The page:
Too much extension of your extensor digitorum can lead to trigger points and muscle pain.

Too much extension of your extensor digitorum can lead to trigger points and muscle pain.

“The bird bird bird, bird is the word,” is a very bad earworm of a song. However, in Western culture, “the finger” (as in giving someone the finger or the bird, also known as the finger wave, the middle finger, flipping someone off, flipping the bird, shooting the bird, the rude finger or the one finger salute) is an obscene hand gesture, often a sign of extreme or moderate contempt. It is performed by showing the back of a closed fist that has only the middle finger engaged, and I seriously doubt when you activate in this gesture you think, “oh, this is my extensor digitorum, and it provides an extension for the medial digits in the hands, and it originates from the lateral epicondyle of the humerus and then segregates down into four sections so that my fingers may move inter-independently and spread them each apart while I simultaneously give the bird.”

Extending the finger(s) is considered a symbol of contempt, at least here. In Ancient Rome, well, I’ll let you do the digging for their interpretation, but for now this finger motion can and will cause contempt in the forearm and can create trigger points. These can send pain down your entire forearm to the back of your hand, and then your finger(s) may feel overworked, leaving you with chronic pain in your hand or tennis elbow if activities are not balanced with stretching, massage, and relaxation exercises. Stretching the flexors of the forearm, wrist and fingers can be easy: for example, extend your wrists and turn your fingers towards your body, placing palms down on the floor (not to be done if you have wrist issues) then gently put weight on the hands and hold for a few breaths. After that, slowly lift the heel of the hand away from the floor, feeling for stretch through the posterior side of the arm and fingers.

So if the bird is your word while you drive anxiously through LA traffic, take note, the bird isn’t the word for this sometimes overused extensor digitorum.

 

 

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Jennifer Lovely

Jennifer Lovely is a Certified Pilates Teacher, RYT-200, Yoga Tune Up® Certified Instructor leading group, and private classes throughout Orange County. She currently deepens her studies of anatomy and movement with Jill Miller/Trina Altman/Sarah Court. Jennifer enjoys sharing her knowledge of Pilates/Yoga/Anatomy with her clients providing space for each person’s individual needs. Jennifer’s commitment is to honor the work of each body and movement practice by honoring each client’s personal process.

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Judi

Ha! Entertaining, but informative as well. I’ll be sure to practice this exercise for the benefit of my (recently injured) wrists and fingers… but will be sure not to do so in public. Thanks!

Charlene Lowe

Love your wit and wisdom fusion. If I’m ever given the bird, i will remember your article and know that there will be karma for those that bird, bird, bird.

Erin Kintzing

Ha! Such a funny and engaging way to explain the anatomy of the extensor digitorum. I will definitely remember now that that is the muscle that controls all (and especially the middle) fingers. I never realized that muscle was tight on me (especially on the right side!), probably due to typing and mousing around on a computer. I bet this is a body blind spot for many students and I am excited to incorporate this into my teaching. Thanks!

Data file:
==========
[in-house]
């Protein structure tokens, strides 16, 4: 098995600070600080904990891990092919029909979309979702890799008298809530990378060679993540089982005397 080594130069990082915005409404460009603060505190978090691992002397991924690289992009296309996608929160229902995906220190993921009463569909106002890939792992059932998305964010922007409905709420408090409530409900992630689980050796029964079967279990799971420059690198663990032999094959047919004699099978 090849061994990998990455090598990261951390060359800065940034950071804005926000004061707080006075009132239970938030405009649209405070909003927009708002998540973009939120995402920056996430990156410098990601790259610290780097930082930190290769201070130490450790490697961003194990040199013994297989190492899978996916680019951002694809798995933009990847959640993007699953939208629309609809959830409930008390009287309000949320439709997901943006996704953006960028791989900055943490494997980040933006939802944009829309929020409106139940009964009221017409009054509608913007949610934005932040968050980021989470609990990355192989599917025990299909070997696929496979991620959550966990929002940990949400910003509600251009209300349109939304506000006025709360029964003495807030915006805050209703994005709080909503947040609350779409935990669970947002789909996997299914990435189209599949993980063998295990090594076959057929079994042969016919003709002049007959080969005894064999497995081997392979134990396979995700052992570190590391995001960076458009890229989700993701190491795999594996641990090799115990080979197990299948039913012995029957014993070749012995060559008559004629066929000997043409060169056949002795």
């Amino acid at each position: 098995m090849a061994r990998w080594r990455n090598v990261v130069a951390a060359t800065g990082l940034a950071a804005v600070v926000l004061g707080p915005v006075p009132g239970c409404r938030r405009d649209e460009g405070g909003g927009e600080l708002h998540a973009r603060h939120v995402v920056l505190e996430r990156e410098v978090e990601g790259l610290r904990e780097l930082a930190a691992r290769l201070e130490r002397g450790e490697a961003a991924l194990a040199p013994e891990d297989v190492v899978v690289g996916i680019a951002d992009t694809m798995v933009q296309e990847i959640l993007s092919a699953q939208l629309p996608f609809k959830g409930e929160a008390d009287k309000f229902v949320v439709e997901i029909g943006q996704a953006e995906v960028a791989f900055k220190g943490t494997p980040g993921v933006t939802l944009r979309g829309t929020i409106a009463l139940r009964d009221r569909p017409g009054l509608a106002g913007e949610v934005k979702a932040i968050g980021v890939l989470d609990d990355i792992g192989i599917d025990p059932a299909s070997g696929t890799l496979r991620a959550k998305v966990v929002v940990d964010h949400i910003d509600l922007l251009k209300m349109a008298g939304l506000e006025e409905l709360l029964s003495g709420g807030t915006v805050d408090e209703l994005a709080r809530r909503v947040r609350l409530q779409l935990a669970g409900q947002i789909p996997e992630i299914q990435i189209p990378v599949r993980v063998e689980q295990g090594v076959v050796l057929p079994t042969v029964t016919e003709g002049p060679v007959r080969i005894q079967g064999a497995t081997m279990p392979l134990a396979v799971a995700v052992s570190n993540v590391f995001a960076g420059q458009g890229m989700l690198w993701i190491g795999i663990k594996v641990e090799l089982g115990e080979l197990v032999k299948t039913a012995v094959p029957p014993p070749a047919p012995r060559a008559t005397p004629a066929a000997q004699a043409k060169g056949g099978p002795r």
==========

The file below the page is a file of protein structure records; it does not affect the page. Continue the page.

Tim

Thanks Jennifer,
I attend a lot of Star Trek conventions and give the Vulcan salute of “live long and prosper”, popularized by Mr. Spock, all the time. I always wondered why my arms and fingers were sore when I got home! From now on I will start performing your exercise in preparation for the next convention.

Rachel T.

Well thank you for an entertaining and unexpected post. I wanted to look into hand YTU stuff for my husband who spends his days typing away and doing math. I’m not sure how often he flips the bird but I know he would benefit from taking care of his extensor digitorum!

Kerstin

These are some great suggestions for movements to stretch the muscles that move the fingers. The Yoga Tune Up Therapy Balls are also a great way to bring awareness into these muscles and get them to loosen up and relax. Rolling the tops and bottoms of the forearms with a stripping motion helps re-elongate the fibers of those muscles. Because I spend a lot of time with my hands on a keyboard and mouse, the extensors of my right arm often get tight. I find that rolling with the balls really helps relax, soothing even the slight achiness in the… Read more »

Mary Eileen

Very interesting way to “break down” such a common (unfortunately) gesture. Maybe people would think twice before being so rude.

Michelle Clemens

This was a fun read. I never think of tennis elbow a cause of over used extension of the fingers. I think it is important to stretch the forearms, but also very important to keep them strengthened. Which is done greatly in yoga. Good thing I don’t live in LA where I have to use my finger much to wave. Though it would be good exercise to move each digit independently.

Chantal Gray

Love it! Yet another reason to keep your finger to yourself in traffic. I never really considered the implication of finger extension – and have definitely experienced some discomfort in the forearms and wrists after lots of yoga. Good to have some simple strategies to stretch this area out.

Pete Shaw

For how much I extend my fingers in a day, I find it difficult to see how any type of “overuse” except permanent extension could cause such large amounts of pain. Now, if there are wrist and elbow issue prior to the repeated extension of the digits, I see how that may aggravate the problem.